Helping raise awareness of Myositis

There are many types of treatment options for Polymyositis, Dermatomyositis and IBM patients. Below are a few common treatments doctors are using to help put the disease into remission and help gain back muscle strength. The most common are Corticosteriods and immunosuppressants. 

Below are some of the treatments I have experience with.  I have written down some tips which are based on my experiences alone.

  • Prednisone- is used to treat many diseases and Prednisone is the first line of treatment used for Myositis patients because of its rapid action. Prednisone is a corticosteroid and suppresses the immune system. It is a miracle drug but it also comes with many side effects.                                                                                      
               Tip- Take it early in the morning to reduce the side effects of the morning. If it bothers your stomach, take it with food. Also, take calcium and vitamin D supplements when on this medication because it thins out your bones.                                                                                                                                                       
When Prednisone isn’t enough to control the disease or the patient may need to be on long term treatment, they introduce steroid sparing drugs such as:
  • Imruan (Azathioprine-genric name)- This medication suppresses the immune system.  It’s primarily used for kidney transplant patients but effective for other autoimmune disorders.     
              Tip- Get your blood checked every couple weeks for the first couple of months (doctor will order it when you start this medication) because it can effect you liver.  This medication has been around for a longer time then Cellcept and it's a little safer according to what the doctors told me. The doseage goes by weight.  It works very slowly.  It can take 3 to 6 months to see the effects of the medication.
  • Methotrexate Rheumatolgists use this medication to treat various forms of arthritis and other rheumatic conditions such as Polymyositis and Dermatomyositis. It is known as a disease-modifying antirheumatic drug (DMARD) because it not only decreases the pain and swelling of arthritis but also can reduce damage to joints and the risks of long-term disability. It comes in tablet and injection form. Some cannot tolerate this medication.
            Tip-Doctors recommend taking folic acid when on this medication to reduce the side effects.  This is a powerful drug well and have to be very careful with other drug interactions.
  • Cellcept (mycophenolate mofetil)- Just like Imuran, this medication is primarily used for transplant patients by suppressing the immune system so the body won’t reject the organ transplants. This medication can give you stomach issues but it tends to get better after a week or so when the body gets used to it. It comes in liquid or tablet form (tablets are bigger than normal size). Max dose is 3,000 mg per day.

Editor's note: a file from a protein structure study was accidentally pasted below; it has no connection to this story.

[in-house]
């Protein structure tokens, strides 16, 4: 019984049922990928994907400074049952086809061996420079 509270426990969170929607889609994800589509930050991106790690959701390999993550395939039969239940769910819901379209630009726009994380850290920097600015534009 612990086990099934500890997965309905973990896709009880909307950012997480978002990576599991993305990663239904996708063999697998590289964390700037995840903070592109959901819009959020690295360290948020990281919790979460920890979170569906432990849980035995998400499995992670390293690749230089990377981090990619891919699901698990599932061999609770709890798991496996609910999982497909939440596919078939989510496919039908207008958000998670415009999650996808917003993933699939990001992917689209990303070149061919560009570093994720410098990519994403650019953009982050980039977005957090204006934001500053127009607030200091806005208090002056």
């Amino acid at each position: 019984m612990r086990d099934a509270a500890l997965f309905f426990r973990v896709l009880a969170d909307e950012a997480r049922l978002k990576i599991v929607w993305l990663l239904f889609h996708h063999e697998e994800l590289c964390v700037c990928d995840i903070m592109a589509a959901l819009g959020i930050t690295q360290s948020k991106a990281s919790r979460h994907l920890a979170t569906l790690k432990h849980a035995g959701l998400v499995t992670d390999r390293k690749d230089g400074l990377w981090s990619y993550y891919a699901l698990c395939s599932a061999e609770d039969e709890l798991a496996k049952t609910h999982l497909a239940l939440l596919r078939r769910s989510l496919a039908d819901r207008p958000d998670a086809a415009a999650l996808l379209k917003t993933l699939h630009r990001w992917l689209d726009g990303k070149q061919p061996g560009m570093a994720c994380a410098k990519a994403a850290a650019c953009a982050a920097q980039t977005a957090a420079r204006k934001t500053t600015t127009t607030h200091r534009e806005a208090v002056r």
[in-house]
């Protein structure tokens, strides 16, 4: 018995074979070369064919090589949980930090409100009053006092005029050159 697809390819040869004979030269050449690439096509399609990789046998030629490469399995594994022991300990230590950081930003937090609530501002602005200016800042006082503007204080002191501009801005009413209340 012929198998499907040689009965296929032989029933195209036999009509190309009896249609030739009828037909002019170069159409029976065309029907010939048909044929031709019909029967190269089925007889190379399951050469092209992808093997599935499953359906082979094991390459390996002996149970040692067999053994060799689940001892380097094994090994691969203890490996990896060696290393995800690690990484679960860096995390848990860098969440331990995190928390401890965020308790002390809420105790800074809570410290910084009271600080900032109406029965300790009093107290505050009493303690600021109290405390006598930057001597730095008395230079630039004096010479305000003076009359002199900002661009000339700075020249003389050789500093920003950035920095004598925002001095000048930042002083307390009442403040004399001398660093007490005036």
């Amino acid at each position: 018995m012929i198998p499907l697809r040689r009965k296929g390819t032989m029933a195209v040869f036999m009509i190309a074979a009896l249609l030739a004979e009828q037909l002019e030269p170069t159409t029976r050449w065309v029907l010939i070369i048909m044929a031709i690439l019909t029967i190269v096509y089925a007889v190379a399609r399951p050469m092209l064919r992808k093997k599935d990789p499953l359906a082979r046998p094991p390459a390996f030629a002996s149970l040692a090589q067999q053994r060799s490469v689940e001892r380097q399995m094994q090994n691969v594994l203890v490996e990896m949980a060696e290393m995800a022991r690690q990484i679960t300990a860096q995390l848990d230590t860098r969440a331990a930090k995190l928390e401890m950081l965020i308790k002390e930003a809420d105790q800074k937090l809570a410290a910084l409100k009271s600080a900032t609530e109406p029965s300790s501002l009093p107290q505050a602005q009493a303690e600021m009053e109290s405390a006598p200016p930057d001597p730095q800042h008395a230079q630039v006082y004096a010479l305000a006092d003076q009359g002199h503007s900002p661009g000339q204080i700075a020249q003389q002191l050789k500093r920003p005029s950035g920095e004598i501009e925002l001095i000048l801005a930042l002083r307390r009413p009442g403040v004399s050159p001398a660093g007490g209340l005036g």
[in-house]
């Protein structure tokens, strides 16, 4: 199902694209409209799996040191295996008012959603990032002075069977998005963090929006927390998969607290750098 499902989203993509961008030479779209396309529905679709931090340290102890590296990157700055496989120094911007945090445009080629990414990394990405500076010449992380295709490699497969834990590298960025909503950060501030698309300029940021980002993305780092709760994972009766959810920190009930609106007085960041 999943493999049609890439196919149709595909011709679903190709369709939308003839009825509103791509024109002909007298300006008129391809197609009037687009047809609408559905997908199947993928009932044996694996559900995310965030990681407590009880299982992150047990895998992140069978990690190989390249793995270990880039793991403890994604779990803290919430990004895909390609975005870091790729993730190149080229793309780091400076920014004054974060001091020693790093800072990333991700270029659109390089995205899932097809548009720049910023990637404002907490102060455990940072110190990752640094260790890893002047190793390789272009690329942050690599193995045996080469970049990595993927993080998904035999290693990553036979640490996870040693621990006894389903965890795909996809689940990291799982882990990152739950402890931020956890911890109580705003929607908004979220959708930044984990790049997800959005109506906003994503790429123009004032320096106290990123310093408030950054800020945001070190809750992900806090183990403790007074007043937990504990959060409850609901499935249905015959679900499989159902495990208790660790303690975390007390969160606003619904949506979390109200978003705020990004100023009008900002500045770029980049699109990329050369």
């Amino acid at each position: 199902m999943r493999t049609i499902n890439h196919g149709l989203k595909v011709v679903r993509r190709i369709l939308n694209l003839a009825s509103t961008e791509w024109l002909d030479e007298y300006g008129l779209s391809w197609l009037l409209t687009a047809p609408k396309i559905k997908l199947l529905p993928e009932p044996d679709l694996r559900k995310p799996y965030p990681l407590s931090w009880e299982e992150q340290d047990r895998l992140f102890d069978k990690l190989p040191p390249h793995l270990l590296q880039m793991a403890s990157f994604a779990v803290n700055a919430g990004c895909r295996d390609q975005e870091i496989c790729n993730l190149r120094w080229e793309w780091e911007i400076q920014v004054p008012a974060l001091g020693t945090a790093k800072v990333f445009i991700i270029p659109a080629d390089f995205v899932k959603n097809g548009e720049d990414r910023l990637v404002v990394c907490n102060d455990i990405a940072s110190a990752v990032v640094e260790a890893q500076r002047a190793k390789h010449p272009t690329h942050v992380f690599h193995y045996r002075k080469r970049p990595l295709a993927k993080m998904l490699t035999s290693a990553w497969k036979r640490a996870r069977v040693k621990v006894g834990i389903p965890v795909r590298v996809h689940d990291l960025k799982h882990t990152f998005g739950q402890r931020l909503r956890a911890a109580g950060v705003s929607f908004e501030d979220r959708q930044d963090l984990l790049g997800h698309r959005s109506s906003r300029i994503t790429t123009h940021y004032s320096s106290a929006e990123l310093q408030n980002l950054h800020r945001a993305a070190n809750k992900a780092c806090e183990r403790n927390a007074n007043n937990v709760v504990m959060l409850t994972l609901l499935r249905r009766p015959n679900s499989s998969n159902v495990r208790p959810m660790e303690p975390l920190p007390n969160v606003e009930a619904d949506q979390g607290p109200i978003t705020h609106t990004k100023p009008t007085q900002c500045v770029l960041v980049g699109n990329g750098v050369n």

Tip- Take this medication on an empty stomach, the body absorbs it better. The doctors tend to slowly increase the dose so it reduces some of the stomach issues when first starting this medication. I used to take the name brand (now they have a generic version) which worked very well for Dermatomyositis. Wait about 30 minutes after you take the medication to eat food.
  • Rituxan (Rituximab)This medication is getting used more and more for Dermatomyositis patients. It seems to work great for some and does nothing for others.  Rituxan is given as an injection through a needle placed into a vein. It targets the CD-20 positive B Cells by eliminating them. Rituximab destroys both normal and malignant B cells that have CD20 on their surfaces, and is therefore used to treat diseases which are characterized by having too many B cells, overactive B cells or dysfunctional B cells.It’s usually good for 6 then repeated depending on how it works for your condition. The medicine must be given slowly through an IV infusion. 
          Tip- Rituxan is a very targeted type of medication unlike the other immunosuppressant’s but it comes with serious adverse reactions (generally safe though) so have to make sure this is something you can benefit from. If other traditional medications have failed, this might be your magic bullet. You have to get a CD-20 blood test to make sure they are okay before getting this treatment.
  • IVIG (Intravenous immune globulin)IVIG (Intravenous immune globulin) - is given through IV. It works well for autoimmune diseases and does not have many side effects like other medications listed above. It also doesn’t suppress your immune system. IVIG dosage goes on weight and is generally given every other day for two weeks or so. Depends on if you get a flare up and the doctor might order once a month to keep it under control. Immune globulin is made from human plasma (part of the blood) and may contain viruses and other infectious agents that can cause disease. IVIG is screen, tested, and treated to reduce the risk of it containing anything that could cause disease, there is still a small possibility it could transmit disease.
           Tip- Before starting the treatment, you generally get Tylenol (for headaches) and Benadryl to control any allergic reactions to it. It works quickly. You can generally expect to see a result within couple of weeks or less. Many have reported less fatigue, more strength and have lowered their CK levels. 
There are other treatments and medications but I’m not that familiar with them.

-Myositis Now Team